Days are getting shorter and evenings cooler as winter approaches. Sweater weather also means a change in the to-do list around the yard.
Here are a few things to consider when preparing your landscapes and gardens for winter.
- Protect sensitive plants from cold injury when freezing or frost is predicted. Cover plants with cloth or a similar material at night, leaving the covers open at the bottom so heat from soil can help warm plants.
- When frost or freezing is expected, irrigate dry topsoil at least 3 days before the cold weather to increase the soil's ability to retain...
Winter is an ideal time to prune deciduous fruit and shade trees, since the trees are dormant and you can more easily see the tree canopy. In many cases, pruning can also help prevent or control certain insect and disease problems.
For help with pruning, visit the UC IPM web page called Pruning fruit and shade trees and shrubs.This page provides links to plant-specific pruning information for fruit trees, nut trees, landscape trees, and others. You can also find links to diseases and environmental disorders that commonly affect fruit and shade trees, as well as additional information on the topics of landscape management and videos on...
- Author: Chuck Ingels, UCCE Sacramento
Most people think about pruning fruit trees during the winter since the branch structure is most visible and winter is considered the traditional time to prune deciduous trees. Actually, pruning fruit trees mainly during the growing season is a good practice and with some species such as apricots and cherries, pruning between September and March in northern California could lead to detrimental canker diseases.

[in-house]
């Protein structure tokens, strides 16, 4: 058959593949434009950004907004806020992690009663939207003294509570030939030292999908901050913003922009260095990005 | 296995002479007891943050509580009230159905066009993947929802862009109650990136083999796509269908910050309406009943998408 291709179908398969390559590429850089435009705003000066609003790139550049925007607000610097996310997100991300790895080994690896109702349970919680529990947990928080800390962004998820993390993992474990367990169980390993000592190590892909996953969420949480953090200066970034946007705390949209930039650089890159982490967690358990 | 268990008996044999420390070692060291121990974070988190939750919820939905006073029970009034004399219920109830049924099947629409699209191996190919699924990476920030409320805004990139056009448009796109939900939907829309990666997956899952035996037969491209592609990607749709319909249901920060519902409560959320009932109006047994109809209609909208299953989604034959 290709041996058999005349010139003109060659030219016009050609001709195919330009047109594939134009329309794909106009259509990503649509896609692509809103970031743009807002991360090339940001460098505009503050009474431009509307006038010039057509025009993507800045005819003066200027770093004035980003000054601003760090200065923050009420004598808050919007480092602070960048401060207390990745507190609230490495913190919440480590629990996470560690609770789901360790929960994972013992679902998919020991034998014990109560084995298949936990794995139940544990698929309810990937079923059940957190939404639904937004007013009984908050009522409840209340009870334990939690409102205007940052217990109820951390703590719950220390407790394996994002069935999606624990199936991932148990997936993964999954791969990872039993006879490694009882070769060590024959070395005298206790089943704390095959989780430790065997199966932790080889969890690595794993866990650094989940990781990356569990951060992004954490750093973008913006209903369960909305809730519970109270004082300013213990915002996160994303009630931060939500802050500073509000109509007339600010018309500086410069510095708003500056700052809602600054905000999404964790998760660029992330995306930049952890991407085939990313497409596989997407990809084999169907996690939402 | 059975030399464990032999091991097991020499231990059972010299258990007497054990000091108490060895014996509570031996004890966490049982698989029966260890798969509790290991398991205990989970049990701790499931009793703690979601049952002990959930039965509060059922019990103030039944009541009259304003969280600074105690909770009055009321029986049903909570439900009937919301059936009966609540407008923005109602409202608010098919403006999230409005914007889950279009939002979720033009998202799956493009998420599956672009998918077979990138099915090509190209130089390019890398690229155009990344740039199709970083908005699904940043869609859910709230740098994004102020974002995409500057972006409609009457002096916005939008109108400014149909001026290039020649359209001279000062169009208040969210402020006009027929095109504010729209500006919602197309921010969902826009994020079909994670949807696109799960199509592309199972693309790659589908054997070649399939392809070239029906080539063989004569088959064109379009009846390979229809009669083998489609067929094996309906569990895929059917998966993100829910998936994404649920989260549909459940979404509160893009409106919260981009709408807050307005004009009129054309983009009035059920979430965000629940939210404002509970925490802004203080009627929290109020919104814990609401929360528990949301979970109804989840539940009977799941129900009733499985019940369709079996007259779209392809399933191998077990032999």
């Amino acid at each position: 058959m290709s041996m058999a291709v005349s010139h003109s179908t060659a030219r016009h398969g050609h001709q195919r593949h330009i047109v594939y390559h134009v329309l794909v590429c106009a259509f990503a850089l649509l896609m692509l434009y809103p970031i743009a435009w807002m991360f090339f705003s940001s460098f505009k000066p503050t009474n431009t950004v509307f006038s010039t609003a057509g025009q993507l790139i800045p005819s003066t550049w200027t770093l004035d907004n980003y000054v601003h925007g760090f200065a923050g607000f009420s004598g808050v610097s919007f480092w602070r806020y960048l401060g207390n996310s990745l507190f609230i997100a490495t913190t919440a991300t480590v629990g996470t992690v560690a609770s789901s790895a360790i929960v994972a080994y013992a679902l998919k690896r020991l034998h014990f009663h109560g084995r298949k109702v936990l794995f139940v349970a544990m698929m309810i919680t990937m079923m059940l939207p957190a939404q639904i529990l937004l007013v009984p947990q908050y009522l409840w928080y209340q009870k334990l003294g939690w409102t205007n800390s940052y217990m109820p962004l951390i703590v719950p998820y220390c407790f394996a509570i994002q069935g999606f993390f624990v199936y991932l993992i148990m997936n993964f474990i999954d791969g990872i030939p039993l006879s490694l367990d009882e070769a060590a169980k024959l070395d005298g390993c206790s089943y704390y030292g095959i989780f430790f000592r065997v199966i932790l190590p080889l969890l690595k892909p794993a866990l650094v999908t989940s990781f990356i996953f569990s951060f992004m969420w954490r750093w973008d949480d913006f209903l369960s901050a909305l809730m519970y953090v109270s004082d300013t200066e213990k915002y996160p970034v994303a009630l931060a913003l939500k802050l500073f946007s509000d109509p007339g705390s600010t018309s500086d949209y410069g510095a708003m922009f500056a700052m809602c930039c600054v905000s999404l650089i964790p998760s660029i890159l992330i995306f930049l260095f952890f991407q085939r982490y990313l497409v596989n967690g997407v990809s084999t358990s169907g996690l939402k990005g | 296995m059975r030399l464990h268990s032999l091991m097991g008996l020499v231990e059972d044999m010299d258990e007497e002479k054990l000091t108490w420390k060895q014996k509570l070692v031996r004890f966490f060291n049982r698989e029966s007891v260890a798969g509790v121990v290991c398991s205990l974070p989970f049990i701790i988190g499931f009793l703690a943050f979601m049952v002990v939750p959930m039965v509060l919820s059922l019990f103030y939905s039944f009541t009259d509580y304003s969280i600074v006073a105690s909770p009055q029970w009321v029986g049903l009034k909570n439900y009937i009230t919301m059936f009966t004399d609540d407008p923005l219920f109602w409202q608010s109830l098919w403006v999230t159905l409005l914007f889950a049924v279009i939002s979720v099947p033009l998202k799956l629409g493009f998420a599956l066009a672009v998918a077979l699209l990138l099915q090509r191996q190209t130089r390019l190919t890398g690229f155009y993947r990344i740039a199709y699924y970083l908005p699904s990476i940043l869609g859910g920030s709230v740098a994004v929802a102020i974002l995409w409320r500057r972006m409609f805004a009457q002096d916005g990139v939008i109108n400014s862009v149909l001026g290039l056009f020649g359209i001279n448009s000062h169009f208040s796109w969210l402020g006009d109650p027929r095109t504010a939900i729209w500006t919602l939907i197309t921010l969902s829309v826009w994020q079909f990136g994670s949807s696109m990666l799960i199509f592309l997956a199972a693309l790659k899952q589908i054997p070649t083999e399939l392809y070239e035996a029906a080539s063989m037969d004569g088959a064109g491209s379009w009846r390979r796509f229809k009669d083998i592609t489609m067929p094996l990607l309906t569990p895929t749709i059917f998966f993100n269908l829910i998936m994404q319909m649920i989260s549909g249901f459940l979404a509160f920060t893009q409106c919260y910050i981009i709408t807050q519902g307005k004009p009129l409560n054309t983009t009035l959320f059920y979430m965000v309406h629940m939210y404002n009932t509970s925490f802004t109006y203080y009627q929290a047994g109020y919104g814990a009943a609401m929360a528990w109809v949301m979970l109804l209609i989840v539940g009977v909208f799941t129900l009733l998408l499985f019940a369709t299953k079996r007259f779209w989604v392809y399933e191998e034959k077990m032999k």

Cherries, apricots, and a few related species are particularly susceptible to fungal and bacterial canker diseases, including Eutypa dieback, Botryosphaeria canker, and bacterial canker. Pathogens can be spread by rain or tree wounds – such as pruning wounds – during wet weather; subsequent infections spread...
- Author: Igor Lacan
In the December 2013 issue of the Green Bulletin, we looked at “Pruning and Tree Physiology: The Bad and the Ugly” for pruning and maintaining ornamental trees as well as some pruning pitfalls. However, pruning can also be highly beneficial for many landscape trees. In this article I will review some approaches to pruning which either directly suppress pests or which maintain tree health, and because impaired health predisposes trees to a number of diseases, these pruning measures could thus be considered a part of an integrated pest management program.
Formative pruning: A young tree arriving from the nursery or...
- Author: Igor Lacan
[From Dec 2013 issue of the UC IPM Green Bulletin newsletter]
Pruning in Practice
Pruning is perhaps the most common tree maintenance activity that is undertaken on urban and ornamental trees. This is in sharp contrast with forest trees, which are pruned only in exceptional cases and yet grow and develop their mature form quite well, living considerably longer than urban trees. This tells us that trees do not require pruning in order to survive. Nevertheless, in ornamental landscapes, pruning can be beneficial for maximizing the benefits of trees, and in young trees pruning.../span>